Page last updated at 08:00 GMT, Thursday, 22 January 2009

White working class 'losing out'

White boys studying
White boys need targeted help, some have argued

White working class people are losing out on several fronts, from education to housing, a report argues.

The current school system is skewed in favour of giving more opportunities to middle class children, the report by the Runnymede Trust says.

It says white working class children are considered more likely to fail and face more barriers to high achievement.

The government says it is increasing targeted support for poorer white boys and giving them more one-to-one help.

The report says class and economics are still central to aspiration in Britain.

Working class children still do not have access to the material or psychological support that better off children have, the report says.

And it says class, rather than being white or non-white, makes discrimination more likely.

The experiences of white working class children are influenced by those of previous generations, who are likely to have felt marginalised and under-achieved at school, say researchers.

Current patterns of testing in schools may be entrenching inequalities which have always been there, as failure may make young people feel less worthwhile
Dr Robert Berkeley, Runnymede Trust

They studied the treatment of white working class people across a range of sectors and concluded that they are discriminated against in several areas.

New Labour's "Respect" agenda could give a negative expectation of working class behaviour, while the government also tried to encourage higher aspirations, they said.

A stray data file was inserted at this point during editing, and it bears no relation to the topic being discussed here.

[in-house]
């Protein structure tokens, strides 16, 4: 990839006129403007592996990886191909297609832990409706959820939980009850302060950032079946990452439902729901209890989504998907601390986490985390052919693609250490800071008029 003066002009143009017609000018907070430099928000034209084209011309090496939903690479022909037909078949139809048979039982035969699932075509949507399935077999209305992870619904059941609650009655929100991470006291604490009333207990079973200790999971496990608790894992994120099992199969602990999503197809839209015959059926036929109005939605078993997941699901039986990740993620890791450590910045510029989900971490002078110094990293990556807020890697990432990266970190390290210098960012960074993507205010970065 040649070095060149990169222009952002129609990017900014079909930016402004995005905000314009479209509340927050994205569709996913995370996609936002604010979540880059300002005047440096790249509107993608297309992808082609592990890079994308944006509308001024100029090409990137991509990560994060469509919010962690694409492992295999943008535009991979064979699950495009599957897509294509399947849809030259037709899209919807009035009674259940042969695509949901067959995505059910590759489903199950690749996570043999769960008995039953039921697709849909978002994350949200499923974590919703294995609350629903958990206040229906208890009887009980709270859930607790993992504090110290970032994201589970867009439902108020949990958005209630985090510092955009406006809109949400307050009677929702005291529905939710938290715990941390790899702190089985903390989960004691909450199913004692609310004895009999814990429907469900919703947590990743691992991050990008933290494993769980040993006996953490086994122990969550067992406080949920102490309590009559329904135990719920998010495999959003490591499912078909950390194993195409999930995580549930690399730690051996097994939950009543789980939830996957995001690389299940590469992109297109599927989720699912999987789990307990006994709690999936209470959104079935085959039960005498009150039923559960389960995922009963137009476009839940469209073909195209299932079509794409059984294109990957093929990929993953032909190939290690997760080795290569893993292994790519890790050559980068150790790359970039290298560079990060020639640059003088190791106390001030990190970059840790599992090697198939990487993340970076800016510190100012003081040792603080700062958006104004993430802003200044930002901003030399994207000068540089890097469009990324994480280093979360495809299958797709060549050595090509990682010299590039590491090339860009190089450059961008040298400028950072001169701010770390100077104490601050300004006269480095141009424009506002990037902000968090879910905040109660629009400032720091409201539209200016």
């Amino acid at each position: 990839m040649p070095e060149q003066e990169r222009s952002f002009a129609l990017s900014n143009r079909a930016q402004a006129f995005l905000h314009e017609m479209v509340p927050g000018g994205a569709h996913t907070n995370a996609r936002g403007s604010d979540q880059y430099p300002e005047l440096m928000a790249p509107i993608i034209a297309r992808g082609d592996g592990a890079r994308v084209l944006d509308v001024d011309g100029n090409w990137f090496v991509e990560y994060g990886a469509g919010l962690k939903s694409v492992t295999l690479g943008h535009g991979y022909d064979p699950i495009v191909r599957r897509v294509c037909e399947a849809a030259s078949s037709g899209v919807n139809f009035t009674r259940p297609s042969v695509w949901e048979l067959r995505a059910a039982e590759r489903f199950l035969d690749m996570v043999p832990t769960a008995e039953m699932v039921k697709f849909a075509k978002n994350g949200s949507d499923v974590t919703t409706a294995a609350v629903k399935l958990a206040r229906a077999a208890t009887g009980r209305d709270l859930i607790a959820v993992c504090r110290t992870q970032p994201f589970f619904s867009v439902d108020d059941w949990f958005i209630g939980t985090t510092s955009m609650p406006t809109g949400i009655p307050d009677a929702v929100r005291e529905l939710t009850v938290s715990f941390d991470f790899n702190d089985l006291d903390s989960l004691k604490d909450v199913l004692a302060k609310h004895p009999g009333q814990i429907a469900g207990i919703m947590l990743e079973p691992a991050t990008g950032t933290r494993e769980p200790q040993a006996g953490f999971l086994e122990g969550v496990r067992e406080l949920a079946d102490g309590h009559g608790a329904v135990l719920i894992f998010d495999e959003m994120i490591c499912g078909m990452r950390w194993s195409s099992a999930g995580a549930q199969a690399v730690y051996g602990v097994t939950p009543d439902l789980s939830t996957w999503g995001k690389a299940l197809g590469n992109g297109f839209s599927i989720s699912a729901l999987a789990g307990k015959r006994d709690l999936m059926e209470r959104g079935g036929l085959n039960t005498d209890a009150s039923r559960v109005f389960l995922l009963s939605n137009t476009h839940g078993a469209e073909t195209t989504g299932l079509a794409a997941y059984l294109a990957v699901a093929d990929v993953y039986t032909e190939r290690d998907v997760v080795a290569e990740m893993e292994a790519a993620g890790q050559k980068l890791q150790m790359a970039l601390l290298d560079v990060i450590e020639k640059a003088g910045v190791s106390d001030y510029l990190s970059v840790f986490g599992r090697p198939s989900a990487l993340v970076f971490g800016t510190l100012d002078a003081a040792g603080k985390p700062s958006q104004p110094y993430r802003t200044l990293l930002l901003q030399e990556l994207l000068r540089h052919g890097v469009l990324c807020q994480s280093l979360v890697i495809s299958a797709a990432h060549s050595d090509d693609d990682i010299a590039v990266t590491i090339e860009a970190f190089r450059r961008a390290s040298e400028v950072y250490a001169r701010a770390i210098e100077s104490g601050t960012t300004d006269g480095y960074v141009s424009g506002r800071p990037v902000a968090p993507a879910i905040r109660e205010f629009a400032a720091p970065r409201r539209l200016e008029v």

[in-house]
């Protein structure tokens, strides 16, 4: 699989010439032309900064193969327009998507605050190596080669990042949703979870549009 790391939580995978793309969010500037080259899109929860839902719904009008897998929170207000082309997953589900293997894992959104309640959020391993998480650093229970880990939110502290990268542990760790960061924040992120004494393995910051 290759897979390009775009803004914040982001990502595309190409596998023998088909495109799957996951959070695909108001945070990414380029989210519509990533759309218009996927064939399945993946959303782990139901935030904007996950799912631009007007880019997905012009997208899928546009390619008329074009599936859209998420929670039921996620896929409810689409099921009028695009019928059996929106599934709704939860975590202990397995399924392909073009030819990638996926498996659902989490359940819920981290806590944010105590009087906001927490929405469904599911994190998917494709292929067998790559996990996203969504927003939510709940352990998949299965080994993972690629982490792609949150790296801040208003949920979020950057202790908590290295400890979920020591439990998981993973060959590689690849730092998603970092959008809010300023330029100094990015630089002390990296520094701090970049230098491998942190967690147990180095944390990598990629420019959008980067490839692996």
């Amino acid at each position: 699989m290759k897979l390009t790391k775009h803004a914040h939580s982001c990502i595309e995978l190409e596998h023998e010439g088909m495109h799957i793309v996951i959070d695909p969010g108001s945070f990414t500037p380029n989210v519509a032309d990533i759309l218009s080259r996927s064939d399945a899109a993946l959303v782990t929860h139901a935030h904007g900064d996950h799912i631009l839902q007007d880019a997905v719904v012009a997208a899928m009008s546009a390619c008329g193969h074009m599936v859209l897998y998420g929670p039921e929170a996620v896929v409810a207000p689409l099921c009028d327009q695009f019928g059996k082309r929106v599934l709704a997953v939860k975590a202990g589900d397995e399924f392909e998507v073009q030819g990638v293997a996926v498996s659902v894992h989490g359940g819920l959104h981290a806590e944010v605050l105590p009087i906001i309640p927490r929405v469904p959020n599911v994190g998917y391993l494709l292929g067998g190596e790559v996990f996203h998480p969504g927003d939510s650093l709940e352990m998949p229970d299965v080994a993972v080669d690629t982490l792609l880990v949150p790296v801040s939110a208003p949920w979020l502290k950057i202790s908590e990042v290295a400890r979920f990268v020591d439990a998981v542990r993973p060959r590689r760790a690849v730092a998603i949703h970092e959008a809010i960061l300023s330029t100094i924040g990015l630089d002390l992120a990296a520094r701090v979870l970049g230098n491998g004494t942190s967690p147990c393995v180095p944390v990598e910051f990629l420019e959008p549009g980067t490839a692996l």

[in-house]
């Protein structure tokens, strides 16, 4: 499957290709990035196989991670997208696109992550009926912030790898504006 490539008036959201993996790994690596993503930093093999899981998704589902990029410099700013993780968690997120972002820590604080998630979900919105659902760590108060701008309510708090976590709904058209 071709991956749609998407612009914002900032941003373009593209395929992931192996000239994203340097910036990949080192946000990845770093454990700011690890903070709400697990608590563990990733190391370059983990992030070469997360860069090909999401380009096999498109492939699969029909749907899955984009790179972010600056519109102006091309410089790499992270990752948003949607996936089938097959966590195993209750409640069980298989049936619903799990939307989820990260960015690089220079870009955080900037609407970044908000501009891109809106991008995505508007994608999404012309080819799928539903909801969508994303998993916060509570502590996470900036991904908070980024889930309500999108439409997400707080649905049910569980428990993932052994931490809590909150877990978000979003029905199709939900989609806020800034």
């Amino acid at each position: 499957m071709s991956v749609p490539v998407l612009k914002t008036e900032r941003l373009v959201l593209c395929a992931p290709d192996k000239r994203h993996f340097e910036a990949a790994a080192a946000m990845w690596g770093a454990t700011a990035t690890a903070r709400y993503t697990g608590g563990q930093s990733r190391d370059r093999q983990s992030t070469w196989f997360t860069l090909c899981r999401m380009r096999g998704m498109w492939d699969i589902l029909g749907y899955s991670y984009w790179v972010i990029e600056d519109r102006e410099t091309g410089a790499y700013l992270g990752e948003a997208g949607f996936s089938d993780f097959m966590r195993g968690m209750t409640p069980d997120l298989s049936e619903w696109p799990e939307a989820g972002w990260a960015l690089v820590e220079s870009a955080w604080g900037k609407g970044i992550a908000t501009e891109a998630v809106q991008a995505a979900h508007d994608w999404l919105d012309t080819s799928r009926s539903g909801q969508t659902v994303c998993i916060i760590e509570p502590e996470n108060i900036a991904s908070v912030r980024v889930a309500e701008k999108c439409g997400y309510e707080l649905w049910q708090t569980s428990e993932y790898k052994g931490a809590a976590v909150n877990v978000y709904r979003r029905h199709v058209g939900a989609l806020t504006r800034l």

The report suggests that the white working classes are losing out in areas from housing to health.

Housing is distributed unequally, it says, with the richer taking more of the stocks of good quality housing.

'Lagging behind'

Dr Robert Berkeley, of the Runnymede Trust, said it was important to have a progressive debate about class and race in the 21st Century, but that that had not happened so far.

He said it was not justified to stop targeting resources at the inequalities experienced by ethnic minorities.

"It would be fair to say that resources should also be targeted at white working classes, who face discrimination," he said.

"Current patterns of testing in schools may be entrenching inequalities which have always been there, as failure may make young people feel less worthwhile," he added.

The research, commissioned by the Department for Communities and Local Government, says state schools have bred a sense of inferiority among the working classes.

Middle class children learn that "failure is intolerable", it says, but working class children find they are permanently associated with failure.

Poor white boys still lag behind at school.

This year, five out of six did not achieve five good GCSEs at grades A*-C, including English and maths.

This compares with 25% of black boys and 32% of Asian boys of similar backgrounds.

Only gypsy and Romany pupils entitled to free school meals performed worse at GCSE level.

A spokesman for the Department for Education and Skills said the government was committed to enabling every child to achieve its potential, regardless of background, and that its focus on early years education would help prevent certain children falling behind.

"We know that through the personalisation agenda, teachers are identifying those in the most need and giving them one to one tuition and catch up classes," he said.



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